HTTP/1.0 200 OK Content-Type: text/html No Downside To A Supervised Injection Site, Says Ex-Addict
Pubdate: Thu, 08 Mar 2018
Source: Record, The (Kitchener, CN ON)
Copyright: 2018 Metroland Media Group Ltd.
Contact:  http://www.therecord.com/
Details: http://www.mapinc.org/media/225
Author: Liz Monteiro
Page: A1

NO DOWNSIDE TO A SUPERVISED INJECTION SITE, SAYS EX-ADDICT

John Lavergne believes a safe injection site will help save
lives

KITCHENER - John Lavergne lost eight friends last year. All of them
died of an opioid overdose.

Six of them were in Waterloo Region. Three of them hadn't used in
months and had a relapse. They couldn't tell their partners, friends
or families they were using again.

They used alone and now they are dead, Lavergne said.

The Kitchener man says a supervised injection site would have helped
them live.

"An overdose death is always a preventable death," said Lavergne, 30,
who injected heroin for 15 years.

He's on methadone now and has been committed to the opioid as a way to
combat his heroin addiction.

Lavergne said many in the community fear supervised injection sites
and mobile units but the sites are necessary to save lives.

Locally, the region is looking at opening two permanent supervised
injections sites with one in central Kitchener and one in Galt.

A temporary mobile site is also being considered.

"Those who hold themselves to a higher standard need to do the right
thing," Lavergne said. "Let the community come on board later.

"There is no downside whatsoever," he said.

Lavergne said supervised injection sites will serve two groups of
people - those most at risk such as the homeless and those who relapse
after being off drugs for a while.

It gives them a place to use the drug safely with supervision as well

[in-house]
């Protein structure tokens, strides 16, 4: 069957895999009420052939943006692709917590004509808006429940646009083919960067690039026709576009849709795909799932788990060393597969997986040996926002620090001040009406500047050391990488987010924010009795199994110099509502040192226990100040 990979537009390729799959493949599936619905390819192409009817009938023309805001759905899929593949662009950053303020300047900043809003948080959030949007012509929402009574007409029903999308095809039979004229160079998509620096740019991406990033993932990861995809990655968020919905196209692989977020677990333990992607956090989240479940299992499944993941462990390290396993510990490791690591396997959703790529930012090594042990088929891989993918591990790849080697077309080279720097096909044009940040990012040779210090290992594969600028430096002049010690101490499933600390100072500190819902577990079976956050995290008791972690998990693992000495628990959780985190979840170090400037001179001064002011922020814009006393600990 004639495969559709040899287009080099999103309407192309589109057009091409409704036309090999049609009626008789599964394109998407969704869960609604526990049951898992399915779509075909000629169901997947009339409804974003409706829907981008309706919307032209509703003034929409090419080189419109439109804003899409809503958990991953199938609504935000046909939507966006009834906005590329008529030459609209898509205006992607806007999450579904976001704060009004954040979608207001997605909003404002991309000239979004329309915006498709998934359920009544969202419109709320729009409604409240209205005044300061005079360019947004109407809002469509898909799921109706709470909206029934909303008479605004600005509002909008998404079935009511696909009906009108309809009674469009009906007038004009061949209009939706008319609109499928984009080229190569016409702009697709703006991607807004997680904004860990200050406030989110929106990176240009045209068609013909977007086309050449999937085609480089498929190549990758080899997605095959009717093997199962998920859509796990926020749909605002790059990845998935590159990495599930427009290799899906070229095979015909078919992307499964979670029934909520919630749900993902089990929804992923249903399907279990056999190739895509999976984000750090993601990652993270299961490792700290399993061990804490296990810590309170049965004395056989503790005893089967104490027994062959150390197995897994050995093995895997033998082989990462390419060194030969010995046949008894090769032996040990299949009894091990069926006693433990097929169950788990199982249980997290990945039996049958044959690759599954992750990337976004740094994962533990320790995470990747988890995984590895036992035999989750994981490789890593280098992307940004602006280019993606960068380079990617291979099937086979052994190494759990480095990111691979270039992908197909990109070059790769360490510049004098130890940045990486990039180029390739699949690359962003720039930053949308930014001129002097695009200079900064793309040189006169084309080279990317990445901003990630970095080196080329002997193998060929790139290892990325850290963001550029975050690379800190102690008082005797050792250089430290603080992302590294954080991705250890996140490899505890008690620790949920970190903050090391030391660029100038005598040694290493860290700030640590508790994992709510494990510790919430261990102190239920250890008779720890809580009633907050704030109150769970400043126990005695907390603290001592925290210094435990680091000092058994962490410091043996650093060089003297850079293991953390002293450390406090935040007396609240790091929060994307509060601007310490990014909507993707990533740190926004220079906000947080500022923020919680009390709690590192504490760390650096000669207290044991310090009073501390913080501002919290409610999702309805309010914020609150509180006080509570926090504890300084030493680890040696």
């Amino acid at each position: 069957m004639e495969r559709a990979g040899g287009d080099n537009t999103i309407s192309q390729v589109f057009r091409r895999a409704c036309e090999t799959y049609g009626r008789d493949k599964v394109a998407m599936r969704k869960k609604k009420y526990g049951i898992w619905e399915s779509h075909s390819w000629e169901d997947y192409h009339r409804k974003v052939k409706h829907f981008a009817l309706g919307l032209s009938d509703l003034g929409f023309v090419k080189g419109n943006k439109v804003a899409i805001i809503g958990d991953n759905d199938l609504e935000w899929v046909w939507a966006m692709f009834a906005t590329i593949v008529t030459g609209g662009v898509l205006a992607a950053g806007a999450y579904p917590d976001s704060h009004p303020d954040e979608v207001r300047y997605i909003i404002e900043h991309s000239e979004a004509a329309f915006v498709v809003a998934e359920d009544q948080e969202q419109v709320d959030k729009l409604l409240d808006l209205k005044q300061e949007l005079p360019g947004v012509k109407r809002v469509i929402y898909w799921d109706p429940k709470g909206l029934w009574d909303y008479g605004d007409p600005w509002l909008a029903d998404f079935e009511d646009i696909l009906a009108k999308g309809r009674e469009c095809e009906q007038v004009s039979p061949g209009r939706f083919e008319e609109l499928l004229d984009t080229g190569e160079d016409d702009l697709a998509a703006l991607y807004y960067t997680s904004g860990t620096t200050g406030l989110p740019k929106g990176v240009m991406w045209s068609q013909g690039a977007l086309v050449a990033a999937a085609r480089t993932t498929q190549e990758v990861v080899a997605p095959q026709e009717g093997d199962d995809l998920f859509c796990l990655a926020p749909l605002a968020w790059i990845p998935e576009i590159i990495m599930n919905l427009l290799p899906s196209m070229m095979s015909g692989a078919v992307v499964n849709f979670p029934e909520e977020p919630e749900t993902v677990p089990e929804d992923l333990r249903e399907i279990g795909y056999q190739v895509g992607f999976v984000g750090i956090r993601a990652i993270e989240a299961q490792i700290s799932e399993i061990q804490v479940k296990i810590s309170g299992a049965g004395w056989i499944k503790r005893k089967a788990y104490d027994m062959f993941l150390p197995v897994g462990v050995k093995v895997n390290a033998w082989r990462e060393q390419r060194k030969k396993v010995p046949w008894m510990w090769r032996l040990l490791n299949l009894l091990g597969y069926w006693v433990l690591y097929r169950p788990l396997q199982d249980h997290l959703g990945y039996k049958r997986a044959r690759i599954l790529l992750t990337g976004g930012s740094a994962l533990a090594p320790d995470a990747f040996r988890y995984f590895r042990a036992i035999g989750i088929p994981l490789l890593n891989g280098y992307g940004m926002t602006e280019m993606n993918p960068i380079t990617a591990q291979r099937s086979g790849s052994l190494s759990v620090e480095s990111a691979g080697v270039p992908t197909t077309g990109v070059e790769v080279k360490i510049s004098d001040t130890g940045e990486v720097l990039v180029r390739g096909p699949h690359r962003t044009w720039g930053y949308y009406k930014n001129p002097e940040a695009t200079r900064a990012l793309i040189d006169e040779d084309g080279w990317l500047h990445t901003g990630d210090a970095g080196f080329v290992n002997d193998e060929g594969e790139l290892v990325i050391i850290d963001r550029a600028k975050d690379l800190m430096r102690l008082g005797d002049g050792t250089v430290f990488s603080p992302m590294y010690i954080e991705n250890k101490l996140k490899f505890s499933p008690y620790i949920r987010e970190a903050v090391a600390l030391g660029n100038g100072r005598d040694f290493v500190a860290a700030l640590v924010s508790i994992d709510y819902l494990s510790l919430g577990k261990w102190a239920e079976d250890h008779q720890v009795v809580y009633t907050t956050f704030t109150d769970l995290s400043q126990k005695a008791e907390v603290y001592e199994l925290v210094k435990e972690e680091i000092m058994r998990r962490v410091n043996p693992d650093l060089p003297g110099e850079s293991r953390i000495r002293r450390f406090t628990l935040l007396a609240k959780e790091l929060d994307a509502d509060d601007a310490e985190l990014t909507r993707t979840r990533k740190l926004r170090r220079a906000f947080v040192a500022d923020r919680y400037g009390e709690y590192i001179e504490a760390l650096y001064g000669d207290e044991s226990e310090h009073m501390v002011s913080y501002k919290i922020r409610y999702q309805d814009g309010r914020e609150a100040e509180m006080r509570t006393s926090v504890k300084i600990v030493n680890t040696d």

as inquire about issues that may be plaguing them, such as housing or
counselling, he said.

"They can trust someone and not be judged. That is key," Lavergne
said. "They might not ask on the first visit but maybe the next time."

Lavergne said the "shame and stigma" associated with using drugs is
debilitating.

"People don't choose to use fentanyl," he said.

Born and raised in New Hamburg, Lavergne started popping pills at 15.
He had depression and anxiety and wanted to feel good.

He moved on to opiates and in his 20s his full-blown habit had him
stealing cars to get cash. He worked various jobs, including in
restaurant kitchens, to earn money for his drugs.

"The fear of your bones turning to dust was more important than being
on time for work," said Lavergne, who dreaded the withdrawal symptoms
and was often late for work trying to buy more drugs.

He lived in Toronto, Montreal and Vancouver before returning to the
region.

"It takes something to go right," said Lavergne, explaining how he got
off heroin. "Things just went right for long enough for me."

Like many addicts, Lavergne was tired of feeling sick.

"You live on a clock. Every six hours you feel like you are going to
die."

Lavergne said the notion of hitting rock bottom is
nonsense.

"The moment of clarity never comes. You need resources to move forward
and (supervised injection) sites make services available."
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MAP posted-by: Matt